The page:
The Druze historical accounts were written primarily to explain theological and religious issues rather than to record history. The Druze accounts were however written at a much later date, i.e., in the 16th and 17th centuries, such as 'Majra az-Zaman' by Taqi ad-Din Zayn al-Abidin Abdul Gaffar in 16th century, and 'Umdat al-Arifin' by Abdul Malik al-Ashrafani in 17th century.

Following Hamza in rank and authority was Ismail bin Muhammad al-Tamimi, the successor of Hamza. Then followed Muhammad bin Wahab al- Qoraishi, Salma bin Abdul Wahab al-Samuri and finally came Ali bin Ahmad al-Sammuqi. The five leaders embodied the five cosmic principles, and their teachings were considered irrevocable and final. According to Philip K. Hitti, the Druzes were a mixture of Iranians, Iraqi's and Persianised Arabs, vide 'The Origin of the Druze People and Religion' (New York, 1928, p. 23). Martin Sprengling, after analyzing each argument of this theory, criticised Hitti's speculative assumption, and concludes that the Druzes were mixture of stocks in which the Arabs component largely predominated, onto which was grafted an original mountain population of Aramaic blood, vide 'The Berlin Druze Lexicon' (American Journal of Semitic Language, 56, 1939, pp. 391-8).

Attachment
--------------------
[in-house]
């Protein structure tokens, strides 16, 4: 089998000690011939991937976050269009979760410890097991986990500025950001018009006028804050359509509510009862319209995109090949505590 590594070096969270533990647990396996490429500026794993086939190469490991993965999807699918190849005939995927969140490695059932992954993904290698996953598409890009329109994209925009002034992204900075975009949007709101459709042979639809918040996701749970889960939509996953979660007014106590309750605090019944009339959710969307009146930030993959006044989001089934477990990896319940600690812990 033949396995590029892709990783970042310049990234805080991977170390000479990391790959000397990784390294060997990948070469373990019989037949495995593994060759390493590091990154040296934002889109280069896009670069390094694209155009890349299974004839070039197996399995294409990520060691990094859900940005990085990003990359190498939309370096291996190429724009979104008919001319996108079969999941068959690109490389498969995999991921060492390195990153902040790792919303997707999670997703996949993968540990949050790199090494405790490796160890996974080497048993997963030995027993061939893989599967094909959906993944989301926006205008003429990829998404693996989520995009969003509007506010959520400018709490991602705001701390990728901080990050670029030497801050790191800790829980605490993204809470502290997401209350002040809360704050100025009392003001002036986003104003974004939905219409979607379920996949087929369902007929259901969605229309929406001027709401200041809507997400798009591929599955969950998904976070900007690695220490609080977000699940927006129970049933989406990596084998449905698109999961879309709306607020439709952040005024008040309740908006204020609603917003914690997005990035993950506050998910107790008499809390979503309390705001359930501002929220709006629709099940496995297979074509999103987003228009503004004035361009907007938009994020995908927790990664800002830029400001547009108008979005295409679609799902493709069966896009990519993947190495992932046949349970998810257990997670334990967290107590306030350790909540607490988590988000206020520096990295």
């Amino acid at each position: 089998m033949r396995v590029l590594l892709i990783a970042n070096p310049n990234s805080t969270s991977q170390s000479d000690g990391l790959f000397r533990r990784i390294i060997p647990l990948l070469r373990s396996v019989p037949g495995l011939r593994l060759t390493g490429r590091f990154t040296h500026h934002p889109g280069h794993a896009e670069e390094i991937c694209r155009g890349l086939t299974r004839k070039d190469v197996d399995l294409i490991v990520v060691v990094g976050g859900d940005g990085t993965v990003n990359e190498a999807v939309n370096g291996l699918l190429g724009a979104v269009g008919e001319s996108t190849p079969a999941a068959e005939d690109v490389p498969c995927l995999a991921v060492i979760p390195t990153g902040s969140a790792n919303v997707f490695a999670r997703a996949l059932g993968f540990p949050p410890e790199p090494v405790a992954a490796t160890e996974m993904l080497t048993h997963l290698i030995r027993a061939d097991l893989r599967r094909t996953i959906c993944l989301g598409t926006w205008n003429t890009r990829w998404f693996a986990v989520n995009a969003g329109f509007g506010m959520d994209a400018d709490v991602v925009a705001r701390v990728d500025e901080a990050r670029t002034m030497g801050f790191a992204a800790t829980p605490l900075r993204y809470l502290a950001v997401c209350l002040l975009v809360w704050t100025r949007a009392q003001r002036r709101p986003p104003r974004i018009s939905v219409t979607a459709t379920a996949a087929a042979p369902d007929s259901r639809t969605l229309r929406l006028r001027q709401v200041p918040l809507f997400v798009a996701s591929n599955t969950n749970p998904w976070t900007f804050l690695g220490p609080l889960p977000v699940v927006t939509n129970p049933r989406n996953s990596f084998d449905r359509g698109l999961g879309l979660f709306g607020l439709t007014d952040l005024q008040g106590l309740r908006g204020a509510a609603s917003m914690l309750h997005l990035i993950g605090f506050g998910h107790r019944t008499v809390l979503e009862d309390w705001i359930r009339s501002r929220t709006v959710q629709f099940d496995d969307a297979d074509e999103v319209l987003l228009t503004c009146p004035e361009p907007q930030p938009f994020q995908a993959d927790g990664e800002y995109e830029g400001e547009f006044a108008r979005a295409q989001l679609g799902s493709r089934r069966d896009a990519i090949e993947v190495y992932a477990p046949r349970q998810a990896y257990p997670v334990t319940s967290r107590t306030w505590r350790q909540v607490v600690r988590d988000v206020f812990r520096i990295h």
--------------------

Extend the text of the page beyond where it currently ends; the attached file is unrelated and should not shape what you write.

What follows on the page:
The Druze movement became a main tool of the aggressive historians to discredit al-Hakim and contrived baseless stories arount it. He had however tried to control the Druzes in Egypt and Syria with drastic measures, but most of them had migrated in the mountains of Lebanon.

Ibn al-Qalanisi (d. 555/1160), who usually follows the reports of Ibn al-Sabi (d. 448/1056), does not mention any relation between al- Hakim and the Druze leaders, nor al-Hakim's so called desire for divinity. Makrizi also does not suggest that the Druze leaders were at any time emboldened by al-Hakim. Makrizi however condemns Ibn Abi Tayy (d. 630/1232), who seems to have been influenced by the account of Ibn al-Sabi by saying, 'This is extreme hostility which not one of the Egyptian historians has mentioned.' ('Itti'az', p. 411) Ibn Khaldun writes in his 'Tarikh' (4th vol, p. 60) that, 'These are allegations which no man of intellect would contemplate.' From Ibn al- Sabi comes the statement that al-Hakim desired to claim divinity and employed a man, named al-Akhram to declare it. A contradiction of this sharply appears in his own work when he says that al-Hakim prohibited his subjects from prostrating before him or from kissing the ground or his hand when they saw him. Kais M. Firro writes in 'History of the Druzes' (London, 1992, p. 15) that, 'In fact, however, neither the historical personalities of Hakim and the unitarian dais nor the history of the Fatimid Caliphate as such have any importance for the Druzes.' Kais Firro further writes, 'Others, comparing the several versions given in the different chronicles, conclude that Hakim had no wish to be considered divine and did not support or encourage the unitarian dais.' (Ibid)